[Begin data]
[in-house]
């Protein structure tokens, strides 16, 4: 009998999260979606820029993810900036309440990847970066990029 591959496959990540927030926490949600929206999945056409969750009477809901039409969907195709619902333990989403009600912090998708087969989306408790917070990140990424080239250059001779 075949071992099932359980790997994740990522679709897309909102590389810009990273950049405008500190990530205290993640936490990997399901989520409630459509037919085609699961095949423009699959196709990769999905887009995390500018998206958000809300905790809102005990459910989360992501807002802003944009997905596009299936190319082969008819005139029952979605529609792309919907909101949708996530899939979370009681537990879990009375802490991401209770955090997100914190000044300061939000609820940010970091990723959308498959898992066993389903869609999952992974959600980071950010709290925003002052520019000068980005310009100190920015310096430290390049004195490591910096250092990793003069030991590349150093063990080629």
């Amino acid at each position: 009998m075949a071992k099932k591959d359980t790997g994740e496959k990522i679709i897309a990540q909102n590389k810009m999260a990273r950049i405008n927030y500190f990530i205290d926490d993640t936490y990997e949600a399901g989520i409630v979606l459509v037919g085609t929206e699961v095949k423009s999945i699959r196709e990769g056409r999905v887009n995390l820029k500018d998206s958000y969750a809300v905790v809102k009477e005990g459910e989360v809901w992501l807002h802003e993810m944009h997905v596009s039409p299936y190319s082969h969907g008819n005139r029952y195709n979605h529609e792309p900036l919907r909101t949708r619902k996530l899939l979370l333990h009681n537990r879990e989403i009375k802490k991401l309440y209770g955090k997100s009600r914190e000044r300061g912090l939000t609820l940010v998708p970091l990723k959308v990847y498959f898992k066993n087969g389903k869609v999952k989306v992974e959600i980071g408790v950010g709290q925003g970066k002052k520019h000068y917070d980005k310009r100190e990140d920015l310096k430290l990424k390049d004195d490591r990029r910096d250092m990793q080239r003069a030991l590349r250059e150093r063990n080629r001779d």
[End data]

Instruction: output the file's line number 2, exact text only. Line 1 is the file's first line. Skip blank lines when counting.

């Protein structure tokens, strides 16, 4: 009998999260979606820029993810900036309440990847970066990029 591959496959990540927030926490949600929206999945056409969750009477809901039409969907195709619902333990989403009600912090998708087969989306408790917070990140990424080239250059001779 075949071992099932359980790997994740990522679709897309909102590389810009990273950049405008500190990530205290993640936490990997399901989520409630459509037919085609699961095949423009699959196709990769999905887009995390500018998206958000809300905790809102005990459910989360992501807002802003944009997905596009299936190319082969008819005139029952979605529609792309919907909101949708996530899939979370009681537990879990009375802490991401209770955090997100914190000044300061939000609820940010970091990723959308498959898992066993389903869609999952992974959600980071950010709290925003002052520019000068980005310009100190920015310096430290390049004195490591910096250092990793003069030991590349150093063990080629």